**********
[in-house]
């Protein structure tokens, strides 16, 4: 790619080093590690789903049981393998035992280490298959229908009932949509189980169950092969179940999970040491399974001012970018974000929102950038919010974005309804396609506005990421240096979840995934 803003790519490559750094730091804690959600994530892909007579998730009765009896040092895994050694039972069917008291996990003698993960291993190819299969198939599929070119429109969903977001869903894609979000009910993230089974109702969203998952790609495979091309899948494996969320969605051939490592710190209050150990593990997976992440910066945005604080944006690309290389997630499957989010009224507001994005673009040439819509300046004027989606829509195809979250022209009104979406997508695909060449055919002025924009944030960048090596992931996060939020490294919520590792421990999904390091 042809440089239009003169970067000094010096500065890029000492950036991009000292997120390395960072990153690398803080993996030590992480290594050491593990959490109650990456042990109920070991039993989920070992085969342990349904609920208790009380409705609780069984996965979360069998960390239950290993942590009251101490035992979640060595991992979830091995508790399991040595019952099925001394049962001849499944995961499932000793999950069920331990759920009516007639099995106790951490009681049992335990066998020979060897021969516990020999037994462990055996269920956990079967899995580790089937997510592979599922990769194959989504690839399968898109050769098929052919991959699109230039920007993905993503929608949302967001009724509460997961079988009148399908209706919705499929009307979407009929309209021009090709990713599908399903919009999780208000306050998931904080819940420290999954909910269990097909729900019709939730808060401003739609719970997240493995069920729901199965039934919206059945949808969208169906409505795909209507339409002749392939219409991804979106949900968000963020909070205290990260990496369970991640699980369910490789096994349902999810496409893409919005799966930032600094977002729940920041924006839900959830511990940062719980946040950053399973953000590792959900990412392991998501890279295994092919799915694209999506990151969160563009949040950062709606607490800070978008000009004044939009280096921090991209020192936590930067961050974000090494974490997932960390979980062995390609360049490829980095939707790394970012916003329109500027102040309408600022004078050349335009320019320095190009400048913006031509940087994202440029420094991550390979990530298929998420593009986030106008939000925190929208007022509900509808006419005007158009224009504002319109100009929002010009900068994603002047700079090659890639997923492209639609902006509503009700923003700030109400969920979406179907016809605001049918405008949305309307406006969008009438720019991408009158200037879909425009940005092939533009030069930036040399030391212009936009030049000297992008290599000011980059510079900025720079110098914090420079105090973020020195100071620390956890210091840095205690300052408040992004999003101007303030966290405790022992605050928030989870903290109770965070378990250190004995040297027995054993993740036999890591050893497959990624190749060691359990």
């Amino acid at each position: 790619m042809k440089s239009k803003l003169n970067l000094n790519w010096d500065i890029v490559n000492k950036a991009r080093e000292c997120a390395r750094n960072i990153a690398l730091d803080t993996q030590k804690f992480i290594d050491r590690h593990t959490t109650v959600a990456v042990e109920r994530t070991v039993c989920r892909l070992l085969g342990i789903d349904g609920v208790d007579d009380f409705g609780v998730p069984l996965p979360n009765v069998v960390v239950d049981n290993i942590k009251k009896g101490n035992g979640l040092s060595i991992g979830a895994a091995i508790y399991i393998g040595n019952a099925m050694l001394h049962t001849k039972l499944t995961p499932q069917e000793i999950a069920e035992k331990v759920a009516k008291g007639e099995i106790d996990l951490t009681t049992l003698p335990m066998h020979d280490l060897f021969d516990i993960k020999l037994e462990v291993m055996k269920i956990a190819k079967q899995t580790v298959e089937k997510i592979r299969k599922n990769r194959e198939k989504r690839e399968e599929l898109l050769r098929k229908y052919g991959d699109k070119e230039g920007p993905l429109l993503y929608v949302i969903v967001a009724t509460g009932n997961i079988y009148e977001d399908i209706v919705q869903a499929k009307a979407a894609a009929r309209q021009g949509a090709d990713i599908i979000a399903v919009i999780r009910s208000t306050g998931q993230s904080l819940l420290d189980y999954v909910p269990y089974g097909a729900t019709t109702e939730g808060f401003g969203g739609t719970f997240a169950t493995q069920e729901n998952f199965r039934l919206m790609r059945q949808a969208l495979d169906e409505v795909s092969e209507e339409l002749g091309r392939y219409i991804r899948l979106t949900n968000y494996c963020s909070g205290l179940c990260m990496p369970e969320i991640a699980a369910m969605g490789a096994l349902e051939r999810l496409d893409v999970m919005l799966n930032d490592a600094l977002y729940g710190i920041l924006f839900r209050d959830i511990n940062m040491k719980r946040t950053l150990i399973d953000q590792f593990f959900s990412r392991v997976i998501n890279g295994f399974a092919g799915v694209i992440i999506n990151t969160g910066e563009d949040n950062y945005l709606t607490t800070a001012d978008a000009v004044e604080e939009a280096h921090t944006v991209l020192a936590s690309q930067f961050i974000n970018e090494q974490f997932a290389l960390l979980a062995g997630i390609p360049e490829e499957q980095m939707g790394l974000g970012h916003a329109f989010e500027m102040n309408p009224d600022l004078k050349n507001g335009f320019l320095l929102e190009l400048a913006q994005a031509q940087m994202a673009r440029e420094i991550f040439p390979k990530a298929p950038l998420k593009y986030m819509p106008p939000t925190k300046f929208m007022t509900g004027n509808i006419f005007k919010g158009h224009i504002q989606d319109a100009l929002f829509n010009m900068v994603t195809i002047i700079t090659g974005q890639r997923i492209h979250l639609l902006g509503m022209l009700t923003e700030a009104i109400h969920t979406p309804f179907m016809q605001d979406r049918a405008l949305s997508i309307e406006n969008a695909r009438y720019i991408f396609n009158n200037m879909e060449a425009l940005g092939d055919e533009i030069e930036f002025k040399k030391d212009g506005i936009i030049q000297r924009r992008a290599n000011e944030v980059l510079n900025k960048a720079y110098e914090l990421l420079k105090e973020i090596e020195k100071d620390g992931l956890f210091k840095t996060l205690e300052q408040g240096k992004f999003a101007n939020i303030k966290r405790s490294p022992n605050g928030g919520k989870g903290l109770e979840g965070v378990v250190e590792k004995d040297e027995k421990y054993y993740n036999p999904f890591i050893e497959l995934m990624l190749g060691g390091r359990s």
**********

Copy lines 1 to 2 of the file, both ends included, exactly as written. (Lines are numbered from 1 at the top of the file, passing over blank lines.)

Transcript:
[in-house]
């Protein structure tokens, strides 16, 4: 790619080093590690789903049981393998035992280490298959229908009932949509189980169950092969179940999970040491399974001012970018974000929102950038919010974005309804396609506005990421240096979840995934 803003790519490559750094730091804690959600994530892909007579998730009765009896040092895994050694039972069917008291996990003698993960291993190819299969198939599929070119429109969903977001869903894609979000009910993230089974109702969203998952790609495979091309899948494996969320969605051939490592710190209050150990593990997976992440910066945005604080944006690309290389997630499957989010009224507001994005673009040439819509300046004027989606829509195809979250022209009104979406997508695909060449055919002025924009944030960048090596992931996060939020490294919520590792421990999904390091 042809440089239009003169970067000094010096500065890029000492950036991009000292997120390395960072990153690398803080993996030590992480290594050491593990959490109650990456042990109920070991039993989920070992085969342990349904609920208790009380409705609780069984996965979360069998960390239950290993942590009251101490035992979640060595991992979830091995508790399991040595019952099925001394049962001849499944995961499932000793999950069920331990759920009516007639099995106790951490009681049992335990066998020979060897021969516990020999037994462990055996269920956990079967899995580790089937997510592979599922990769194959989504690839399968898109050769098929052919991959699109230039920007993905993503929608949302967001009724509460997961079988009148399908209706919705499929009307979407009929309209021009090709990713599908399903919009999780208000306050998931904080819940420290999954909910269990097909729900019709939730808060401003739609719970997240493995069920729901199965039934919206059945949808969208169906409505795909209507339409002749392939219409991804979106949900968000963020909070205290990260990496369970991640699980369910490789096994349902999810496409893409919005799966930032600094977002729940920041924006839900959830511990940062719980946040950053399973953000590792959900990412392991998501890279295994092919799915694209999506990151969160563009949040950062709606607490800070978008000009004044939009280096921090991209020192936590930067961050974000090494974490997932960390979980062995390609360049490829980095939707790394970012916003329109500027102040309408600022004078050349335009320019320095190009400048913006031509940087994202440029420094991550390979990530298929998420593009986030106008939000925190929208007022509900509808006419005007158009224009504002319109100009929002010009900068994603002047700079090659890639997923492209639609902006509503009700923003700030109400969920979406179907016809605001049918405008949305309307406006969008009438720019991408009158200037879909425009940005092939533009030069930036040399030391212009936009030049000297992008290599000011980059510079900025720079110098914090420079105090973020020195100071620390956890210091840095205690300052408040992004999003101007303030966290405790022992605050928030989870903290109770965070378990250190004995040297027995054993993740036999890591050893497959990624190749060691359990």